Recycling and recovery such as manufacturing new products from recycled material, which can work out cheaper than manufacturing it from new material (also known as urban mining), for example; recycling old aluminium requires 95% less energy from doing it from virgin materials.
Trade of waste between countries (however this is an issue because it is often from high to low income countries)
Incineration (but this produces pollution and costs)


How can we manage water pollution?

Low impact development (LID) - aims to reduce run off by planting vegetation and having permeable surfaces
Legislation regulation and enforcement - charging polluters per unit and limiting amounts of controlled pollutants
Improvements to sewage and wastewater processing
Appropriate technology (such as a Janicki Omniprocessor)


What is a Janicki Omniprocessor?

Provides clean water in low income countries - boils raw sewer sludge, solids are incinerated producing steam that drives an engine, producing electricity for the system processor and local communities, and then the water left over is put through a cleaning system to produce drinking water.


What is dereliction?

The state of having been abandoned and become dilapidated


What threats does dereliction cause?

Has a negative impact on the surrounding area and crime rates tend to be higher.
Contamination from industrial processes can live on in the environment long after the industry that produced them is gone - posing a health threat.


What is a brownfield site?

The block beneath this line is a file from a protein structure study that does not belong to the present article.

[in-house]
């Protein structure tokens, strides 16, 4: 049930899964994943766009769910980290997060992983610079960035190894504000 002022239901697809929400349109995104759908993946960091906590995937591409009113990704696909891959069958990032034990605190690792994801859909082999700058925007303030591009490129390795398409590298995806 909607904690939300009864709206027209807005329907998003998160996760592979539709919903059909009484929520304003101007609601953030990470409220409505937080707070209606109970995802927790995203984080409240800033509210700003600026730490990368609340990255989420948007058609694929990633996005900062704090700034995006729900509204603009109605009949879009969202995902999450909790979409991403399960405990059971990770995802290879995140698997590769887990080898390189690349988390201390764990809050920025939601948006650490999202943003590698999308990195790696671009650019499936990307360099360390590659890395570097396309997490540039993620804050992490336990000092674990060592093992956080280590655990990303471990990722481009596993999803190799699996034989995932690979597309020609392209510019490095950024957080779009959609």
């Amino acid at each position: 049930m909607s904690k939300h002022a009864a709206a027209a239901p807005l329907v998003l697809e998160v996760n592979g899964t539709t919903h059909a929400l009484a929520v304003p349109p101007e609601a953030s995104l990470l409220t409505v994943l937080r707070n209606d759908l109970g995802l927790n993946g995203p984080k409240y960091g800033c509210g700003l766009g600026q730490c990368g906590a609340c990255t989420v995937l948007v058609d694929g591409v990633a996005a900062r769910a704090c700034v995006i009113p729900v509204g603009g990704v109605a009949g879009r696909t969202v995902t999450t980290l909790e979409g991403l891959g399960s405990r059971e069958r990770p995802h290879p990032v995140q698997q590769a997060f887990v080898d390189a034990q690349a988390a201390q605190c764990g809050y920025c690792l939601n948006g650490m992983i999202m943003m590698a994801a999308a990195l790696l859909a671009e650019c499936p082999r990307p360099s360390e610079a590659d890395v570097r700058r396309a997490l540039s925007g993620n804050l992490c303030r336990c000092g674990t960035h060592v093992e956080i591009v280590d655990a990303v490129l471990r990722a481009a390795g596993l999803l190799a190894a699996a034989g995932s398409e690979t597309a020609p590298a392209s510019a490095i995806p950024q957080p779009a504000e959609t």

A term used in urban planning to describe land previously used for industrial purposes or some commercial uses


What is a greenfield site?

An area of undeveloped land


What is land remediation?

The removal of pollution or contaminants from the ground which enables areas of derelict former industrial land to be brought back into commercial use


What is sustainable urban development?

Meeting the needs of the present without compromising the ability of future generations to meet their own needs. A sustainable city is one which provides employment, a high standard of living, healthy environment and fair governance for all its residents.


What is an ecological footprint?

The total area of productive land and water required to produce the resources a population consumes and absorb the waste produced


What is liveability?

The characteristics of a city which improve the quality of life for the people living there


What is urban resilience?

The capacity of individuals, communities, institutions, businesses and systems within a city to survive, adapt and grow, no matter what kinds of chronic stresses and acute shocks they experience.


What are the methods for developing more sustainable cities?

Investment in infrastructure and services
Green investment in LIC's can help poorer cities 'leap frog' from high carbon energy to a sustainable zero-carbon development path
Investment in the production and use of renewable energy
Investment in waste production improvement
Provision of more green areas like parks
Investment in more sustainable and affordable housing
Adoption of local currency
Active participation of different city stakeholders
Disaster risk reduction